Amanda Miles / The Bulletin

In the fall, they played for four different high schools. In previous club seasons, they played for different organizations.

This year, a dozen of the top girls volleyball players in Central Oregon did something unusual: They pooled their talents to form a single elite club team.

And the results have been spectacular. Maybe even unprecedented.

Last month, the Rimrock/Oregon Volleyball Academy 18 National team placed second at the Columbia Empire regional tournament and earned a bid to the USA Volleyball Girls' Junior National Championships age-group tournament this summer in Atlanta.

Team head coach Joel Kent, who has been involved in the Central Oregon club volleyball scene since 1998, believes the accomplishment to be a first for any club team in the region.

The squad was Kent's brainchild. This past fall, he went to Rosie Honl, the director of Prineville-based Rimrock Volleyball Club, and Turner Waskom, director of the Bend-based Oregon Volleyball Academy, with an idea. He suggested holding open tryouts to field the best team possible made up of players from all over the area, and the players who did not make the select team could continue to play for their own clubs.

“We have a great base of volleyball, very competitive, and if we're working together to bring the best coaching that's possible, the best opportunities, everybody benefits,” Kent explains.

Honl and Waskom supported the idea, and tryouts were conducted this past fall after the high school season ended.

The final roster was a blend of players who represent four of Central Oregon's high school superpowers (and came from several different clubs). Four girls from Crook County High School in Prineville made the team, as did three each from Summit and Mountain View high schools in Bend and two from Sisters High School.

Kent says he recognizes that — on a sports landscape where youth clubs often compete with each other for talent — such an arrangement is uncommon, adding that teams from the Portland area have asked him how he did it.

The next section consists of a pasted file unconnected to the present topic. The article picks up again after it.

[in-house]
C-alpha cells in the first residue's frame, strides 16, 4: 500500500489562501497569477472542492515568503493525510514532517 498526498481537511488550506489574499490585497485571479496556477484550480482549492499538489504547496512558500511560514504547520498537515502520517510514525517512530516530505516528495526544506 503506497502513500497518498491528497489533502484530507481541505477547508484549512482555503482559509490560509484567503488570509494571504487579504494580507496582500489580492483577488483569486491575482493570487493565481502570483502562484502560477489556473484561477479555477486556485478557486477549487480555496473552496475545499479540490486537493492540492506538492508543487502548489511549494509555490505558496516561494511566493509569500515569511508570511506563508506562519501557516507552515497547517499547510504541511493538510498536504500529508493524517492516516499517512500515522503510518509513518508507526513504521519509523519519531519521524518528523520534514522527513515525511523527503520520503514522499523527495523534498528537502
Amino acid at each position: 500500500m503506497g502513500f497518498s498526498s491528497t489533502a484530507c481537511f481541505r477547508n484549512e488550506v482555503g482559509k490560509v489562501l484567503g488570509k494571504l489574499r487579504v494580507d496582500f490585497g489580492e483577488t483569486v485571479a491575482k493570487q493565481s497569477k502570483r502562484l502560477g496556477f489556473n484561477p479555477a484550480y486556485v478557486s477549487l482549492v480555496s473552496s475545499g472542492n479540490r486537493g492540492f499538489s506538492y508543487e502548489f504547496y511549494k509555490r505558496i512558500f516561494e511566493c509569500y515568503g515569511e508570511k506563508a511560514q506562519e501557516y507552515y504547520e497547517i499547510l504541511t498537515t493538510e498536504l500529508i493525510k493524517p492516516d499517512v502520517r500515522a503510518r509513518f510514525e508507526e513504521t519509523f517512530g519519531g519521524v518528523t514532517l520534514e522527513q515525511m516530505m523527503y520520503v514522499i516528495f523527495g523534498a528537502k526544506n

“I don't know how to describe it,” Kent says. “It's recognizing the common good and sacrificing the individual. And that sounds very philosophical, but for that club sport, the Central Oregon community did that, and it is unusual.”

Despite coming from different backgrounds, the chosen players jelled.

“Our team is so close,” claims Karlee Markham, a senior at Mountain View High and a defensive specialist/libero. “We're like sisters, best friends. Everybody gets along. I've never actually seen a team that bonds like we do.”

Not only are the players friends and teammates, but they push each other to become more skilled as well.

“We're all really good in our specific positions, and so playing with everyone together just makes us all better,” explains Hannah Harrer, a junior outside hitter/middle blocker who attends Sisters High. “And our practices are really high-level because we compete with each other for spots, stats, everything.”

That chemistry and intensity may well have helped the team qualify for nationals. To make the tournament, club teams from across the country must earn bids based on their results at selected tournaments. If a team earns a bid, it is invited to play in the tournament.

Rimrock/OVA's journey to nationals turned into a bit of a quest. Originally, the team targeted a bid for the national tournament's 18-and-under Open Division at a Pacific Northwest qualifier in late March. But it finished ninth there, not high enough.

The next opportunity came at the regional tournament, which was held in Corvallis in mid-April and included teams from Oregon and southwest Washington. The winner would earn a bid to the national tournament's 18-and-under National Division.

Again, Rimrock/OVA fell just short, taking second to a Portland-area club. But that team decided to decline the bid, which was then passed to Rimrock/OVA.

“It was so exciting,” Harrer says of landing the invitation to nationals. “I couldn't believe it.”

Kent says the team will fundraise to partially offset the cost of the trip, which was not budgeted.

“I don't even talk about (qualifying for nationals) to the kids at the beginning of the season because it's so improbable,” he explains.

The national tournament will give the Rimrock/OVA players the opportunity to measure themselves against other top-notch teams and play in front of dozens of college coaches. Kent says he expects his squad to be seeded somewhere in the middle of the 48-team field, and he hopes for a top-10 finish.

“You give them the attitude that they can beat anyone if they control the ball on their side, and then you hope for some good bounces,” he says.

No matter the outcome, being on the squad has given the Rimrock/OVA players a wealth of opportunities.

“I was just hoping to get to play at a high competitive level, really, and I've gotten so much more,” says Gabby Crowell, a junior outside hitter who attends Summit High. “Getting to go to Georgia for nationals is more than I ever expected.”

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